Although other studies have investigated psychiatric comorbidity, none have applied the DSM-IV differential diagnosis process during the interview, most likely due to the need for skilled interviewers with training in psychiatry. Needless to say, such large-scale epidemiological surveys would cost an exorbitant amount. Consequently, interviewers are usually lay persons trained to use a specific tool. Surveys conducted to date have been limited in 2 respects: first, as a result of a posteriori differential diagnosis, and second, as a result of the diagnostic classification method applied. Consequently, prevalence rates for specific disorders and the comorbidity rates for certain disorders seen thus far tend to be inflated. The use of a posteriori diagnostic algorithms allows a thorough investigation of the disorders under study, but the results have been shown to differ considerably from the clinical practice where only the most significant diagnosis is considered with all other manifestations treated as just a part of the diagnosed disorder. This is a traditional approach with paper-pencil or computerized questionnaires. In the latter, predetermined diagnostic trees can be implemented in the software, but the apparent reasoning is just an artifice. These computerized questionnaires do not have the capacity to adjust their reasoning and to explore other diagnostic paths. In expert systems, the decision trees are built during the interview, seeking the optimal way to achieve a diagnosis with respect to positive and differential diagnostic indications provided by the referent classification. The prevalence rates of anxiety disorders in our survey were found to be lower for social phobia, generalized anxiety disorder, specific phobia and obsessive-compulsive disorder than those reported in the ECA study ( 19) and in other studies using DSM-III or DSM-III-R diagnostic criteria. This is most likely due to changes that have occurred in the definitions of these disorders over time. For example, the DSM-III-R and the DSM-IV have an additional criterion not present in the DSM-III stipulating that specific or social phobia has to interfere with the daily life of the individual or provoke marked distress. In our study, this criterion decreased the prevalence of these disorders by nearly 50%. The definition of generalized anxiety disorder has also changed considerably in DSM-III-R compared with DSM-III (that is, the duration criterion was increased from 1 to 6 months) and even more so in the DSM-IV (that is, additional symptoms were changed from the presence of at least 6 of 18 symptoms to the presence of 3 of 6 symptoms). The other possible explanation for these lower rates lies in the tool we used. Often, respondents met all the diagnostic conditions for a disorder except the differential diagnosis criteria (for example, the disorder did not occur exclusively in the course of a major depressive episode). In the case of social phobia, 16% of the sample initially reported a fear of social situations, but only 1.4% of the sample experienced distress or impaired functioning. Three subjects avoided social situations because they feared a panic attack, while 11 others feared them only during the occurrence of another mental disorder. Consequently, only 0.9% of the sample had a diagnosis of social phobia. The risk of a concomitant diagnosis of anxiety disorder is 5 to 15 times as high for individuals with a mood disorder, with the risk being highest for the combination of depressive disorder and posttraumatic stress disorder. Other epidemiological studies have reported a similarly high risk. A few years ago, Akiskal suggested the existence of a new type of disorder where individuals alternate between panic disorder and depressive disorder ( 22). In the present study, 14% of respondents with depressive disorder presented with a phasic disorder of this sort.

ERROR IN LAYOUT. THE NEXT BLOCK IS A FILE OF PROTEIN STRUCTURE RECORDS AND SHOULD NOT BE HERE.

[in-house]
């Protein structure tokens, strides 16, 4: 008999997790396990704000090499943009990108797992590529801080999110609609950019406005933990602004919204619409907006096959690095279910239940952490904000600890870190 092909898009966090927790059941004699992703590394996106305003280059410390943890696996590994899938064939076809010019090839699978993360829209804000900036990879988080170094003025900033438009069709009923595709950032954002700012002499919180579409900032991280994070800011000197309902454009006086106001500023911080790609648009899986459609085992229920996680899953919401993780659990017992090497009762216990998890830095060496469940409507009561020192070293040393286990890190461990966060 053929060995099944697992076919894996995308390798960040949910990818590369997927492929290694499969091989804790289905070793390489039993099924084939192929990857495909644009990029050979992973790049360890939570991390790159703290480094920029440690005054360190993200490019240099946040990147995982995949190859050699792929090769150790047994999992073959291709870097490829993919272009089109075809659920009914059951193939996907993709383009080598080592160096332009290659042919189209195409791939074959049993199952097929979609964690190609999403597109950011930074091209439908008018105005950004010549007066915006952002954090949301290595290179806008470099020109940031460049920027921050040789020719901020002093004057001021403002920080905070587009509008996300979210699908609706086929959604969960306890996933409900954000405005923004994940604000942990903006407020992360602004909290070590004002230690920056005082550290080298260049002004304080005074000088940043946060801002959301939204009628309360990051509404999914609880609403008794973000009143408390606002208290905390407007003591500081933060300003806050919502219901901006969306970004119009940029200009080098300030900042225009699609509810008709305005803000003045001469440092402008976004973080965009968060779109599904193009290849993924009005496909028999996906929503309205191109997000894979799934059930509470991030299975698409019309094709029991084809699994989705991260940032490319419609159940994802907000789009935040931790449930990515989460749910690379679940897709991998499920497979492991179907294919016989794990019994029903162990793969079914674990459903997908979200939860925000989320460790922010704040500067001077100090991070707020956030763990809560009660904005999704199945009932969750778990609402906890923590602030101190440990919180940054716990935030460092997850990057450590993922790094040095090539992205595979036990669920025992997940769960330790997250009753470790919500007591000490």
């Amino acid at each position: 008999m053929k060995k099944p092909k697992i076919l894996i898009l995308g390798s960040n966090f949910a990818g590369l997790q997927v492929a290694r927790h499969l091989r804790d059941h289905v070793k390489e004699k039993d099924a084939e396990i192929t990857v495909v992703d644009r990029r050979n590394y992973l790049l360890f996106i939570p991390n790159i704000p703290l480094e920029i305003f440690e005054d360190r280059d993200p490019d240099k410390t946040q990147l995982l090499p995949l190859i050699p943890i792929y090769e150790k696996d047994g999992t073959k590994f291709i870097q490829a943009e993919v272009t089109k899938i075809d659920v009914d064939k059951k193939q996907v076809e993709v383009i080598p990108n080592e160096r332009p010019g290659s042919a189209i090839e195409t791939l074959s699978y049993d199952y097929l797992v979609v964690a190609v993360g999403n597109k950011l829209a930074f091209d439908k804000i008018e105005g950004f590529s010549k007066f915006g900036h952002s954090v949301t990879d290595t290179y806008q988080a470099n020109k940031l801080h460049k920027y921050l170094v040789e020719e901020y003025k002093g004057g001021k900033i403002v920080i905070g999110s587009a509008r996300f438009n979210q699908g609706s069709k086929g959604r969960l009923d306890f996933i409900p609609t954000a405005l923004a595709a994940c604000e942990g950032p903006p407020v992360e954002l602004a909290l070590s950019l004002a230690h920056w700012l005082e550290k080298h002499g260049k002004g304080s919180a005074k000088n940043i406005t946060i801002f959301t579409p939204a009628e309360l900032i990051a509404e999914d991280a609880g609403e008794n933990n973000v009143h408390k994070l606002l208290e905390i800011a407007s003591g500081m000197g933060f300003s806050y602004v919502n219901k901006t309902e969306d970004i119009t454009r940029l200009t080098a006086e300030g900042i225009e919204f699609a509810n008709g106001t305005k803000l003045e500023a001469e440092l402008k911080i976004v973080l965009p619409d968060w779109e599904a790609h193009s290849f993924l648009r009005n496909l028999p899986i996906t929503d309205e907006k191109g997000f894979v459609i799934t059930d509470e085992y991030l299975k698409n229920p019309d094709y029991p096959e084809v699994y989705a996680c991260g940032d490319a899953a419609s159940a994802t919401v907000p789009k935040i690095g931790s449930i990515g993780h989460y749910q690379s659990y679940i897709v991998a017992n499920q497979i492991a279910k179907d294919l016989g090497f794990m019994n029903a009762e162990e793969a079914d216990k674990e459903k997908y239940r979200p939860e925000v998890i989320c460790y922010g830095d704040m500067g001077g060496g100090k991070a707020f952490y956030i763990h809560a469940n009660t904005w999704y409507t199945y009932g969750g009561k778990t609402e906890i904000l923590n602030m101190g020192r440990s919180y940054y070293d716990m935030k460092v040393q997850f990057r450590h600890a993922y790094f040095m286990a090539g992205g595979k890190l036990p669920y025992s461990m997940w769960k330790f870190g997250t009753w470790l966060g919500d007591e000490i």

The increased prevalence of sleep disturbances in the comorbid group adds significant new findings to previous epidemiological reports and highlights the importance of exploring all facets of initiation, maintenance and termination of sleep. In this study, we found that 86.6% of the comorbid group had at least 1 insomnia complaint. This was 75.5% in the group of mood disorder alone and 49.2% in the group of anxiety disorder alone. High occurrences of insomnia in depressive disorders have also been reported by other studies ( 23), but few of them have attempted to elucidate the relationship between insomnia and mood and anxiety disorders or to apply differential diagnosis process to select the final diagnosis ( 24, 25). This study also revealed that less than one-third of respondents with a mood and/or anxiety disorder were being treated for a mental disorder by a physician. However, these same individuals were greater consumers of health care services. Most consulted a physician on average 5 times in the past year. On the other hand, individuals on medication diagnosed with a mood and an anxiety disorder consulted a physician 12 times on average in the past year. This suggests that these individuals are at least being closely monitored. Unfortunately, only 13% of them were treated with antidepressants, and under 9% with anxiolytics, suggesting that only the anxiety component was recognized and treated. More alarming is the fact that about 60% of cases are neither recognized nor treated. This situation is not specific to Toronto. It has been identified also in Montreal, in Edmonton, and in Europe ( 26-29). Given the large number of individuals with mental disorders who consult a general practitioner at least once a year, several educational programs have been launched around the world to help physicians recognize and treat mental disorders ( 30, 31). Unfortunately, many of these campaigns have met with limited success, mainly because such efforts must be continuous in order to provide physicians with information on the constellation of symptoms that characterize mental disorders.